WE FOUGHT BACK, FROM DAY 1 TO DAY 4,904. Sorry if this sounds too blunt and insensitive, but when I’m asked about my worst memories of martial law—the raids and arrests, the salvage and massacre cases, the anguish of people looking for their missing loved ones, the torture and trauma, etc.—I tend to push them down into the background, into the subconscious.Continue reading “We fought back”
De guerres, de plumes and other pseudonyms
In the face of growing indications of martial law looming in the horizon, a Facebook friend posted the following question: “If things reach a point where [dissenters] will have need for an alias, what will be your alias and why?” Continue reading “De guerres, de plumes and other pseudonyms”
Lessons from the underground press of the martial law era
“Freedom of the press is guaranteed only to those who own one.”
That quote might be a startling, almost cynical take on the meaning of press freedom. But it was a respected American journalist, A.J. Liebling, who coined the now-famous aphorism. The terse statement was supposed to emphasize the harsh realities of capitalist ownership behind the noble expectation that journalists freely exercise their right, nay, fulfill their duty, to always provide the public with honest information and informed opinion.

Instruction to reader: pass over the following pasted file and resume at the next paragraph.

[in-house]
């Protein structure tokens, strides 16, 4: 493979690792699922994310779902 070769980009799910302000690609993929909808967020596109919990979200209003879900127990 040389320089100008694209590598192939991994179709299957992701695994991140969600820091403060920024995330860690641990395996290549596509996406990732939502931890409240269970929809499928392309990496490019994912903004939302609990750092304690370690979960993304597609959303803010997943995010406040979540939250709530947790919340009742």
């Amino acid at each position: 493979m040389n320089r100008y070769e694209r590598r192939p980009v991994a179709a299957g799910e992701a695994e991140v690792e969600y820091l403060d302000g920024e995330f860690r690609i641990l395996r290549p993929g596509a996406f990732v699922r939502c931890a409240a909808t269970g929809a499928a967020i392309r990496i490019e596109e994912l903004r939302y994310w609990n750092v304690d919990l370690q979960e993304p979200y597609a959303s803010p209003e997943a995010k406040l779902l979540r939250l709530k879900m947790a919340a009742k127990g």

In any case, little did Filipinos realize just how painfully that saying would apply to them on September 23, 1972. On that fateful Saturday morning, we all woke up to find no newspapers delivered to our doorsteps or sold on the sidewalks. We twiddled our radio sets (in my case, set just right beside my pillow, the better to hear the early morning news), asking with great puzzlement why they only emitted static noise on that morning.
Continue reading “Lessons from the underground press of the martial law era”